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Our Strategy

Our four-part strategy in giving hope is simple, yet effective. We provide physical, spiritual, educational, and economic support. Most of all, we give children an opportunity to learn about Christ.

“And once they meet Christ, everything changes!”

– Pastor Dave Ohlerking –

The food and clean water we provide opens the door to a future beyond poverty. Children also receive basic medical care as needed along with education about health, hygiene, and safety. This prevents a simple injury or curable disease from robbing a child’s future. We fight hard to see children become healthy and keep them that way.
Learning about the love of God helps children heal from past hurts. Understanding what the Bible teaches us about how to live inspires them to discover and act on their God-given talents. Bible clubs and spiritual mentorship enable children to find purpose and value through a growing relationship with Christ. 
Education is a vital factor in breaking the cycle of hopelessness. We help children overcome the obstacles hindering their education and provide resources for them to excel. Sponsorship equips a child with a higher likelihood of staying in school and continuing their education.
Job training based on local market needs empowers youth to identify their unique talents and abilities while connecting them with their purpose. Our goal is to strategically develop children’s character so that as they grow older they are ready for the work force and become self sustaining and Christ like members of their communities.
Our Current Locations
These are the countries where we currently work.


Only slightly smaller than New Jersey, Eswatini is bordered almost completely by South Africa, with a portion of the country bordered by Mozambique. Well over half of the population is below the poverty line, and around 38% of the population is under the age of 15. English is one of the two official languages of Eswatini.  Almost half of the population integrates Christian teachings with traditional ancestral worship. Eswatini has the highest HIV/AIDS infection rate in the world, causing 100,000 children to be orphaned.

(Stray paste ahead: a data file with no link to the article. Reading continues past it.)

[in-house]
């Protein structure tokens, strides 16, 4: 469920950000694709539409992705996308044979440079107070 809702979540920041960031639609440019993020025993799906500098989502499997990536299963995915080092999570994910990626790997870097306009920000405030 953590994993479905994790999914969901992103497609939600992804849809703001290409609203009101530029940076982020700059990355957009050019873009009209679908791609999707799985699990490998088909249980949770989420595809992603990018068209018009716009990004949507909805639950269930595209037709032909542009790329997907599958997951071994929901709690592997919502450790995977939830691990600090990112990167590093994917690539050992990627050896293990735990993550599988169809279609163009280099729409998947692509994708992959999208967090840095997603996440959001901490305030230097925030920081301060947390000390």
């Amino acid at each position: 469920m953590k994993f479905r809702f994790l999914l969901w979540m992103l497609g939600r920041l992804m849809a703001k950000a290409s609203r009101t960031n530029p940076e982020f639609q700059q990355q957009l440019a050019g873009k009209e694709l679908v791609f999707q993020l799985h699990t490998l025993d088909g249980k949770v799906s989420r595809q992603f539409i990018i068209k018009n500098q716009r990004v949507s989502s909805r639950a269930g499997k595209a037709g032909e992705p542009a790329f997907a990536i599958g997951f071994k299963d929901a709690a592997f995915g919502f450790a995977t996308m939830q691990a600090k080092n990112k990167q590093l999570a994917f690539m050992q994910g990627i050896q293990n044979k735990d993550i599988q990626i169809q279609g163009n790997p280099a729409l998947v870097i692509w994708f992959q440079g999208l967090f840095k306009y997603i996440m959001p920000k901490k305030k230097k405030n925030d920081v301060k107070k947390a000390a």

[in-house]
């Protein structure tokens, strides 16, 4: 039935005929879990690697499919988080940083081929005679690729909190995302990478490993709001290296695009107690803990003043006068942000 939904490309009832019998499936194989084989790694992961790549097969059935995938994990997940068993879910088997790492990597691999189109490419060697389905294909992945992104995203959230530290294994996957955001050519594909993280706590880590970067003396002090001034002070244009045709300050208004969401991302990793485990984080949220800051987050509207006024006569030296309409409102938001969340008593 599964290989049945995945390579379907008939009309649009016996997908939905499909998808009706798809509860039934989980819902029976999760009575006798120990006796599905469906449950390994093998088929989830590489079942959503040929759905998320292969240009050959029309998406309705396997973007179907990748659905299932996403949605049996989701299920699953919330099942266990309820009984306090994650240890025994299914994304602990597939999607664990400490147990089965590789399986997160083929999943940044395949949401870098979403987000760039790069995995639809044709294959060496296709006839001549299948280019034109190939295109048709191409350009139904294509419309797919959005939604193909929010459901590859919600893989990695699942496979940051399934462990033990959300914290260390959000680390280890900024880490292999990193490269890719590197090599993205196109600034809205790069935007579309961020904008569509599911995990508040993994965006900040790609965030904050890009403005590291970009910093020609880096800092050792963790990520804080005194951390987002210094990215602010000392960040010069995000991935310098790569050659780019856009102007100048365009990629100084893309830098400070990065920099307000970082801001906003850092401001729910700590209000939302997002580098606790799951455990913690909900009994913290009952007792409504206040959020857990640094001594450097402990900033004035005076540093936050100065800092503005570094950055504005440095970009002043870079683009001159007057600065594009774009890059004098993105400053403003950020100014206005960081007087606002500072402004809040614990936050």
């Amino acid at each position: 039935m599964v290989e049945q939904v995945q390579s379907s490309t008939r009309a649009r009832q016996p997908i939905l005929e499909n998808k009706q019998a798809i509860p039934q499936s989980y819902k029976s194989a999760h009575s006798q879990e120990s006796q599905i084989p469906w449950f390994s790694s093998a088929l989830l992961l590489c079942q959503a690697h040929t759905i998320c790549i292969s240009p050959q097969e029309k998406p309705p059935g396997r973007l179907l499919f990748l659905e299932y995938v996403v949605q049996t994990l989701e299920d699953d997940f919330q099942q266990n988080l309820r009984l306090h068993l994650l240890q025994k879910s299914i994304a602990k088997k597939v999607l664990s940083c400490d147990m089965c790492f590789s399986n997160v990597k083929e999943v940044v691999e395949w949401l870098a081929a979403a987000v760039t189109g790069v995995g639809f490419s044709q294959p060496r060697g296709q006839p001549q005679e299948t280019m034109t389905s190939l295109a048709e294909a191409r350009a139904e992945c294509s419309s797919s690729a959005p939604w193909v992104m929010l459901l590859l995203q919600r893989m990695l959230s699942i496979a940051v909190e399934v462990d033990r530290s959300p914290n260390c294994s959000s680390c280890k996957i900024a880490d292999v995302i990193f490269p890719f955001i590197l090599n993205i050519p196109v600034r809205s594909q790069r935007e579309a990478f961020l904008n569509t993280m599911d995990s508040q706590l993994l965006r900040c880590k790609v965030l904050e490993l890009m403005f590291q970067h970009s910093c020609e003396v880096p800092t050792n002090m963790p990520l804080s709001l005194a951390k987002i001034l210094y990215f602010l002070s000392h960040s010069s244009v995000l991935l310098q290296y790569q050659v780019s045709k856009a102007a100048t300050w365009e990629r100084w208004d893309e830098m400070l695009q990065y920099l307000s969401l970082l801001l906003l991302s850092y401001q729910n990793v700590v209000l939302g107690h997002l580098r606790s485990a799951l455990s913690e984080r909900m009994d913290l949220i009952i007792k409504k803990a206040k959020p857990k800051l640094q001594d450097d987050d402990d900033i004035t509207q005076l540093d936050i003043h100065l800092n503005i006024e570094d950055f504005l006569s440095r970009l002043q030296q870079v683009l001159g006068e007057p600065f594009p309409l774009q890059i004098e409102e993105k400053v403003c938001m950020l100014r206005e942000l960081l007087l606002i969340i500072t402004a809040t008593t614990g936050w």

South Africa

The Republic of South Africa, often called the "rainbow nation," makes up the southern tip of the continent of Africa. The country's cultural diversity is displayed partly by the country's eleven official languages and diverse population. On its vast low plains and sweeping mountains, South Africa houses both coastal cities and ever-growing cities. A short distance from major cities are the sights and sounds of any developing nation:  tin shanty towns, drastic unemployment, and hopelessness. South Africa is plagued with HIV, and the orphan and vulnerable children numbers continue to grow. Though Apartheid is past, a remnant of racism and segregation remains, adding to the challenges of ministering to the poor.


About the same size as Tennessee, Honduras is a diverse country of nine million people in Central America. The country's deep-water ports on both the Atlantic and Pacific oceans make it a critical trade partner to surrounding countries.  Its strategic geographic position has also made Honduras an attractive way-point for the drug trade between South America and the USA, which is infecting the country with systemic corruption and violence. Drastic unemployment and hopelessness fuel organized gang activity and cause tens of thousands to flee the country, seeking a better future.


Mexico is a large and beautiful country rich in resources. It shares a northern border with the United States, and in the south it borders Central America. On its shores are three oceans:  the Gulf of Mexico, the Pacific, and the Caribbean. Spanish is the official language of Mexico. Living below the poverty line is 45.5% of Mexicans, many of whom live on less than one US dollar per day. The country has been ravaged by the drug trade which has left broken families and crushed spirits in its wake.


Belize is situated on the Caribbean Sea, south of Mexico, and is about the size of New Hampshire.  Mangrove swamps and cays along the coast give way to hills and mountains in the interior. About 60% of the total population is made up of children and youth. Belize, with all its natural beauty and loving people, still has the highest murder rate per capita in all of Latin America. Child prostitution is on the rise, and teenage violence is at its peak. Fatherless homes are widespread throughout the country and across cultures. Teenage pregnancy and high school dropout rates are exceptionally high.

Dominican Republic

The Dominican Republic (DR) shares Hispaniola Island with the country of Haiti in the Caribbean region. Around ten million people call the DR “home.”  Three million people live in the capital city, Santo Domingo. Although the DR has advanced telecommunications systems and a great transportation infrastructure, unemployment, corruption, and inconsistent electric service remain major problems. Long known for agriculture and mining, the economy is now dominated by services.